With their recent horrific attacks and no apparent end in sight to the conflict in Syria and Iraq, it may seem that there is little understanding of ISIS. However, research in universities is leading the way both in understanding and disrupting ISIS and this research is an invaluable resource to those tasked with fighting them.
Academics from across the world have made tremendous advances in understanding why people join violent groups like ISIS and also how they manage to do so.
For example, much popular discussion of Islamist attacks focuses on the role of religion in motivating violence. But research has shown that while there is certainly a role that ideologies play – both in providing the prism through which people understand the world, what is deemed right and wrong, and what is non-negotiable and should be defended with violence, we also know that religion is only one of a number of factors to be considered.
One way in which religion does play a role is that people and groups tend to seek out more extreme beliefs at times of uncertainty. This can help us see how better education about religion and providing people with the critical thinking skills to challenge toxic ideologies can help them help themselves when confronted with extremist values.
Many years of research on cults has led to a greater understanding of how disenchanted people find a sense of meaning in high-cost groups who often ask them to cut off ties with their families and friends.
We know that the reasons people join these groups are highly individualised, and that tells us how we can support them out of those potentially damaging situations – something useful to consider in the kinds of prevention programmes that provide tailored support for individuals vulnerable to radicalisation, such as the UK’s Channel programme.
Research has also highlighted the importance of social networks for people making the decision to join extreme movements. In research on far-right groups we know that people find it easier to join these groups when they already know other people involved. This helps us understand the cases of block-recruitment of many young people from the West to join the fighting in Syria, for example.
From these studies of the role of social networks, and of cults, we know that there is a confirmation bias in the way people in these groups view the world – where their views are reinforced by like-minded people.
In the West, a lot of the focus on the conflict in Syria and Iraq has been in trying to understand this apparently new phenomenon of migration to conflict zones – by what are commonly seen to be ‘foreign fighters’. However, historical research has shown that over the past 250 years around 100,000 people have undertaken similar journeys for a wide range of reasons, including to fight.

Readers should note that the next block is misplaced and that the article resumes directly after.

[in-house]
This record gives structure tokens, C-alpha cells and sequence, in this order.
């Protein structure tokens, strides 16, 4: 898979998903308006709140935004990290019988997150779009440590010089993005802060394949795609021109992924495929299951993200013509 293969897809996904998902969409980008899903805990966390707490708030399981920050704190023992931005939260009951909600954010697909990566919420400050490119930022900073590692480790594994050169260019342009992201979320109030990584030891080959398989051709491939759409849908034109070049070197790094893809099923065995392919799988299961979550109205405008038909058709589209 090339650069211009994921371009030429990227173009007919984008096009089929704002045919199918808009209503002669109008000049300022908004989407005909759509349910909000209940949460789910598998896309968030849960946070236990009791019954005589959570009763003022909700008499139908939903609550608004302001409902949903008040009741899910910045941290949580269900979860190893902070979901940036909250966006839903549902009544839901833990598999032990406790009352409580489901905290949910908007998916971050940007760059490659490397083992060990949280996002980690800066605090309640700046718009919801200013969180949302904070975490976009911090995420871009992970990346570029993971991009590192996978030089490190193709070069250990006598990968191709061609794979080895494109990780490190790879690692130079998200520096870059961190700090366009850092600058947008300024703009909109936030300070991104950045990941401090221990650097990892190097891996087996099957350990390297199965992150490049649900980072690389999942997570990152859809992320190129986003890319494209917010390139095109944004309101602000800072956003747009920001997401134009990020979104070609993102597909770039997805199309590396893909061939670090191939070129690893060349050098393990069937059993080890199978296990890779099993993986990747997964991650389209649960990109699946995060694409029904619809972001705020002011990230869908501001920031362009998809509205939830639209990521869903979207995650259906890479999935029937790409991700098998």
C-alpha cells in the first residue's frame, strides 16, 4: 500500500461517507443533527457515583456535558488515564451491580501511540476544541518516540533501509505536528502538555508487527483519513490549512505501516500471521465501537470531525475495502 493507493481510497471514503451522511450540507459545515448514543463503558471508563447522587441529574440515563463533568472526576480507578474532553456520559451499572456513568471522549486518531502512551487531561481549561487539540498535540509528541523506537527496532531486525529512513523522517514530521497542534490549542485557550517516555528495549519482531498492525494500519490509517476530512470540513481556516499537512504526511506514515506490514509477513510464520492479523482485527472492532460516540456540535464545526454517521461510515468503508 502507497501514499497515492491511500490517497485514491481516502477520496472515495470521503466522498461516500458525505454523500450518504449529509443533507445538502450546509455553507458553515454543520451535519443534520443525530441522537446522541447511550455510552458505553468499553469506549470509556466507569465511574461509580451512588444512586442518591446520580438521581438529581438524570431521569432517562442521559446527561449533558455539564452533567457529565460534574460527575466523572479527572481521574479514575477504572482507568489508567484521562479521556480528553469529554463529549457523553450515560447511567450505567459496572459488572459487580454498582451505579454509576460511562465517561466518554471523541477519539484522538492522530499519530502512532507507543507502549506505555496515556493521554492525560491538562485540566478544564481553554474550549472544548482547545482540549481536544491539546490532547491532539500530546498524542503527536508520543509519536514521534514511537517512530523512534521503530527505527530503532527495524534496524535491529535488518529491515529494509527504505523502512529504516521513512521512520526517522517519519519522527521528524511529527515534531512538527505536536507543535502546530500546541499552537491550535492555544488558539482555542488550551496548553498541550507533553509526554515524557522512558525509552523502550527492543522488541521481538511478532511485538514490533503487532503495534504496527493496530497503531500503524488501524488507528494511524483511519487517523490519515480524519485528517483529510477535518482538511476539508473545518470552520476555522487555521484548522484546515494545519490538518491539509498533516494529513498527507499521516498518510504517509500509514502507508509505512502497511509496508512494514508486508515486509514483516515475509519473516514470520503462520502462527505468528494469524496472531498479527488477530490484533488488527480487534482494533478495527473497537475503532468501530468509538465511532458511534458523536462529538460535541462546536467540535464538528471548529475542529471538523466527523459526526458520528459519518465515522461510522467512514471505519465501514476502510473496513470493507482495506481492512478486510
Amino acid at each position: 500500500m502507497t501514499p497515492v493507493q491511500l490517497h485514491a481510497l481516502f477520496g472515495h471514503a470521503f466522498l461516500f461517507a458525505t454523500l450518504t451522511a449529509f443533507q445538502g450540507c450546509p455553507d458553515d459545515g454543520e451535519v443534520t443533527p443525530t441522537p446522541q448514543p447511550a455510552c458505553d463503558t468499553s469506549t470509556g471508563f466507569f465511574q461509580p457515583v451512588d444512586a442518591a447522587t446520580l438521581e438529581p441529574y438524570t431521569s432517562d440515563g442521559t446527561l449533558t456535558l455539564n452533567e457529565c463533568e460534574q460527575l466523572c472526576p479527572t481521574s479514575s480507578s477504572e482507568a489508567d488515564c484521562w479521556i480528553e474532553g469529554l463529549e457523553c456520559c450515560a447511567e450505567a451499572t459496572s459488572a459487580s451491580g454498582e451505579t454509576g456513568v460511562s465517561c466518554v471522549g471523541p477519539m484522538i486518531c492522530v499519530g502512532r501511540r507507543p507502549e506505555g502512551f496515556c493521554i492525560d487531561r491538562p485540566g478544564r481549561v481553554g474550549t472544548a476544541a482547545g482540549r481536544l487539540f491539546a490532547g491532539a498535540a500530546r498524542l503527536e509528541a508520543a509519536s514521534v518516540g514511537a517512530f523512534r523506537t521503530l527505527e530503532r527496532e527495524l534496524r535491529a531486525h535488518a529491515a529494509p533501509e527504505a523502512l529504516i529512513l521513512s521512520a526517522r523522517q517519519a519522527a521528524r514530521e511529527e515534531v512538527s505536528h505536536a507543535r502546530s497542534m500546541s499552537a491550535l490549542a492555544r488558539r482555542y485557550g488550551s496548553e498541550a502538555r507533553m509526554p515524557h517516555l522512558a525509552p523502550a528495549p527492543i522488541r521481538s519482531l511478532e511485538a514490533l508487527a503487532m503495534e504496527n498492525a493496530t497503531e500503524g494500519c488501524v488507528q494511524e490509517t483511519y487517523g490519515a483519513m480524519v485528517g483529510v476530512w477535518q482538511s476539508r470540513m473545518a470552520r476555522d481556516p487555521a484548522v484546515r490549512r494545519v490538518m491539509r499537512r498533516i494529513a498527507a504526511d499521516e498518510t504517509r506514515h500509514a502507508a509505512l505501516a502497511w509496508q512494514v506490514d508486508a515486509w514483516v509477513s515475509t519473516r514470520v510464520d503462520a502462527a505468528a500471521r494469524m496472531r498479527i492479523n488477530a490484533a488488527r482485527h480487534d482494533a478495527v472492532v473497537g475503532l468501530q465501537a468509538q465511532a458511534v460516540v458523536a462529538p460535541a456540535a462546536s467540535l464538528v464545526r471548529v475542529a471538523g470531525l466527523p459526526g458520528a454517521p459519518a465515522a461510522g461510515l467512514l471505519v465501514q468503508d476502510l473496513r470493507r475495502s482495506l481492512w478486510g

While there is quite rightly much concern about what people may do when they return to their home countries, we’re also starting to understand the scale of that threat – with evidence suggesting that less than 10% of returnees from a foreign conflict are involved in violence back home and how blanket removal of citizenship to prevent return may, in the long run, be counter-productive.
Research into lone-actor terrorists (let’s not glamorise them by calling them lone-wolves) has shown how many leak news of their attacks beforehand. It has also helped us to understand the role personal events, such as experiencing prejudice or other causes of severe stress, play in the run-up to acts of lone-actor terrorism.
Working with the intelligence agencies
Importantly, much is being done to share all this research (and more) with policy-makers and practitioners to use in legislating against and seeking to prevent terrorism in all its forms.
For example, the website RadicalisationResearch.org, funded by Research Councils UK, has curated high quality academic work on radicalisation, fundamentalism and extremism since 2010.
More recently, a new Centre – the Centre for Research and Evidence on Security Threats, or CREST – led by Lancaster University in partnership with the universities of Birmingham, Cranfield, Portsmouth and the West of England, has been set up with funding, via the UK Economic and Social Research Council, from the UK security and intelligence agencies.
This innovative partnership demonstrates the value placed on academic research in this area and the way it can directly inform the fight against terrorism.
CREST’s work builds on the research highlighted above through its programmes on beliefs and values which explore how someone comes to hold violent extremist views.
However, it also has programmes that can help disrupt planning of terrorist plots and investigate those involved. For example, through research on deception detection we know much more about the non-verbal cues that help differentiate liars from truth-tellers, how interviewing suspects and witnesses over the phone doesn’t make any difference to the ability to spot deception and how structured note-taking can help investigators aid evidence retrieval.
Other CREST programmes focus on how organisations like businesses can increase their security through improvements in social and not just technological practices, and research on how offline behaviour can be changed through online practices.
The threat from ISIS is constantly evolving, with new technologies and tactics often challenging the abilities of those tasked with keeping us safe. Academics around the world can, and do, play a leading role in meeting those challenges.
Dr Matthew Francis is communications director of the Centre for Research and Evidence on Security Threats and a senior research associate at Lancaster University, UK. He is also editor of Radicalisation Research.
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